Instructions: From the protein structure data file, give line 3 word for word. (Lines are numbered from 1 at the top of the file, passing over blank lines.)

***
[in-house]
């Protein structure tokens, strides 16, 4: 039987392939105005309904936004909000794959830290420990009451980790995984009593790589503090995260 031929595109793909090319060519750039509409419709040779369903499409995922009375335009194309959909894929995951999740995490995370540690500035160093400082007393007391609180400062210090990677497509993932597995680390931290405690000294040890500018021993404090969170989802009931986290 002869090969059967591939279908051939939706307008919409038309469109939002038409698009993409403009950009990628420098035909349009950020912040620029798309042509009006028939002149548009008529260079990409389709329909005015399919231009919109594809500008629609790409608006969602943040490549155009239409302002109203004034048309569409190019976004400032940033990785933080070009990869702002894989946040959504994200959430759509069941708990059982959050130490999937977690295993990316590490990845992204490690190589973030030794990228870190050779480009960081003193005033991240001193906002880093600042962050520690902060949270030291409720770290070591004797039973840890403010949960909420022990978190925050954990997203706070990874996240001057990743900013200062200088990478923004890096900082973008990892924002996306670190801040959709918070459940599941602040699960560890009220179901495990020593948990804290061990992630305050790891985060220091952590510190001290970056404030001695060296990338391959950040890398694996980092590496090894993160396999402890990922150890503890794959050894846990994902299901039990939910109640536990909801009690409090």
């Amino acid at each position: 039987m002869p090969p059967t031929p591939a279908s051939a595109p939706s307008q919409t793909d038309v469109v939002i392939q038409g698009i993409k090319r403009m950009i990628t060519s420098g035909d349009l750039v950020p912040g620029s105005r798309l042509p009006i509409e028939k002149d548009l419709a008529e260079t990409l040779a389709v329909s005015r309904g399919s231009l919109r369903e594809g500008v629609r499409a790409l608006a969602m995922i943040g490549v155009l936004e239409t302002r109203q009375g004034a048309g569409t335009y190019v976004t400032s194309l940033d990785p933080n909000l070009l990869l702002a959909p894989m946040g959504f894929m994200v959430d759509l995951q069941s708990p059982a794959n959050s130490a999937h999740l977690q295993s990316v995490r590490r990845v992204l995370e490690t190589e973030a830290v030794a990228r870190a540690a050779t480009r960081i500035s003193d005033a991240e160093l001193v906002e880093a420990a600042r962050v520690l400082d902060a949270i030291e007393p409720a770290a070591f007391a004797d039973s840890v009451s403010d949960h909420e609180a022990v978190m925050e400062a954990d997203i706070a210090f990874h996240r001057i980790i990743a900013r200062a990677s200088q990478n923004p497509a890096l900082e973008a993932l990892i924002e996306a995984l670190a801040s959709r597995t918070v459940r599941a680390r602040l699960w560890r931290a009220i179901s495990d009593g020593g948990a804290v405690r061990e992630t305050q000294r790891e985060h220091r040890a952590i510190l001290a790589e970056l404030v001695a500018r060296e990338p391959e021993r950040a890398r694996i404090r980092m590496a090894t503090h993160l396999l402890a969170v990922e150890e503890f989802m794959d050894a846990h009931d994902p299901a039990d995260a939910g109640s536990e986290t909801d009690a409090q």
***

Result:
């Amino acid at each position: 039987m002869p090969p059967t031929p591939a279908s051939a595109p939706s307008q919409t793909d038309v469109v939002i392939q038409g698009i993409k090319r403009m950009i990628t060519s420098g035909d349009l750039v950020p912040g620029s105005r798309l042509p009006i509409e028939k002149d548009l419709a008529e260079t990409l040779a389709v329909s005015r309904g399919s231009l919109r369903e594809g500008v629609r499409a790409l608006a969602m995922i943040g490549v155009l936004e239409t302002r109203q009375g004034a048309g569409t335009y190019v976004t400032s194309l940033d990785p933080n909000l070009l990869l702002a959909p894989m946040g959504f894929m994200v959430d759509l995951q069941s708990p059982a794959n959050s130490a999937h999740l977690q295993s990316v995490r590490r990845v992204l995370e490690t190589e973030a830290v030794a990228r870190a540690a050779t480009r960081i500035s003193d005033a991240e160093l001193v906002e880093a420990a600042r962050v520690l400082d902060a949270i030291e007393p409720a770290a070591f007391a004797d039973s840890v009451s403010d949960h909420e609180a022990v978190m925050e400062a954990d997203i706070a210090f990874h996240r001057i980790i990743a900013r200062a990677s200088q990478n923004p497509a890096l900082e973008a993932l990892i924002e996306a995984l670190a801040s959709r597995t918070v459940r599941a680390r602040l699960w560890r931290a009220i179901s495990d009593g020593g948990a804290v405690r061990e992630t305050q000294r790891e985060h220091r040890a952590i510190l001290a790589e970056l404030v001695a500018r060296e990338p391959e021993r950040a890398r694996i404090r980092m590496a090894t503090h993160l396999l402890a969170v990922e150890e503890f989802m794959d050894a846990h009931d994902p299901a039990d995260a939910g109640s536990e986290t909801d009690a409090q």